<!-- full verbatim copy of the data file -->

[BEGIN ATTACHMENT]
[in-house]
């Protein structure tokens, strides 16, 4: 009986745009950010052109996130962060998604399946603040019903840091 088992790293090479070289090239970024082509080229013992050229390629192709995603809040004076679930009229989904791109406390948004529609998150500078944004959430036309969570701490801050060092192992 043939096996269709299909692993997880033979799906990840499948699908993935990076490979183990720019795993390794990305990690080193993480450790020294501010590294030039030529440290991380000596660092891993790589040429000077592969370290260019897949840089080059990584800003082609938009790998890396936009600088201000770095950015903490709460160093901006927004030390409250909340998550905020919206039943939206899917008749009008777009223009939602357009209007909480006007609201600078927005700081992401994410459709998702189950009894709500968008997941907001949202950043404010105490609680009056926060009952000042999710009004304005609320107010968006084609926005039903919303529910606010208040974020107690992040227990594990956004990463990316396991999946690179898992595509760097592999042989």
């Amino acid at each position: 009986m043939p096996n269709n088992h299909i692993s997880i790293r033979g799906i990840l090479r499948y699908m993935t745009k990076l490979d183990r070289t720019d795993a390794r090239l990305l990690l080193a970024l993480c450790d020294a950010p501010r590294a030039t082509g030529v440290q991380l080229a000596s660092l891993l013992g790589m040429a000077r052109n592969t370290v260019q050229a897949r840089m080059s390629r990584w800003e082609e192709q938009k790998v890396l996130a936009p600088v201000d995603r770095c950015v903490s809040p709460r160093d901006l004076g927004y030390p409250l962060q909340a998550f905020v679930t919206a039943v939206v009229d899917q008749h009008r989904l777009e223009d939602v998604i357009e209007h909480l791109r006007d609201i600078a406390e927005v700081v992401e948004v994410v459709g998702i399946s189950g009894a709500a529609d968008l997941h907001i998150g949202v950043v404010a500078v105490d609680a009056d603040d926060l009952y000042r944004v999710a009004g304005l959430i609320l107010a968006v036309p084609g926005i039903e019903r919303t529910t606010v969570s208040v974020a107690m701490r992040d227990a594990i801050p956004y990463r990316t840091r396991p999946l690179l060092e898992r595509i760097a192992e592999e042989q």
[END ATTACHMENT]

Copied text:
[in-house]
């Protein structure tokens, strides 16, 4: 009986745009950010052109996130962060998604399946603040019903840091 088992790293090479070289090239970024082509080229013992050229390629192709995603809040004076679930009229989904791109406390948004529609998150500078944004959430036309969570701490801050060092192992 043939096996269709299909692993997880033979799906990840499948699908993935990076490979183990720019795993390794990305990690080193993480450790020294501010590294030039030529440290991380000596660092891993790589040429000077592969370290260019897949840089080059990584800003082609938009790998890396936009600088201000770095950015903490709460160093901006927004030390409250909340998550905020919206039943939206899917008749009008777009223009939602357009209007909480006007609201600078927005700081992401994410459709998702189950009894709500968008997941907001949202950043404010105490609680009056926060009952000042999710009004304005609320107010968006084609926005039903919303529910606010208040974020107690992040227990594990956004990463990316396991999946690179898992595509760097592999042989």
């Amino acid at each position: 009986m043939p096996n269709n088992h299909i692993s997880i790293r033979g799906i990840l090479r499948y699908m993935t745009k990076l490979d183990r070289t720019d795993a390794r090239l990305l990690l080193a970024l993480c450790d020294a950010p501010r590294a030039t082509g030529v440290q991380l080229a000596s660092l891993l013992g790589m040429a000077r052109n592969t370290v260019q050229a897949r840089m080059s390629r990584w800003e082609e192709q938009k790998v890396l996130a936009p600088v201000d995603r770095c950015v903490s809040p709460r160093d901006l004076g927004y030390p409250l962060q909340a998550f905020v679930t919206a039943v939206v009229d899917q008749h009008r989904l777009e223009d939602v998604i357009e209007h909480l791109r006007d609201i600078a406390e927005v700081v992401e948004v994410v459709g998702i399946s189950g009894a709500a529609d968008l997941h907001i998150g949202v950043v404010a500078v105490d609680a009056d603040d926060l009952y000042r944004v999710a009004g304005l959430i609320l107010a968006v036309p084609g926005i039903e019903r919303t529910t606010v969570s208040v974020a107690m701490r992040d227990a594990i801050p956004y990463r990316t840091r396991p999946l690179l060092e898992r595509i760097a192992e592999e042989q």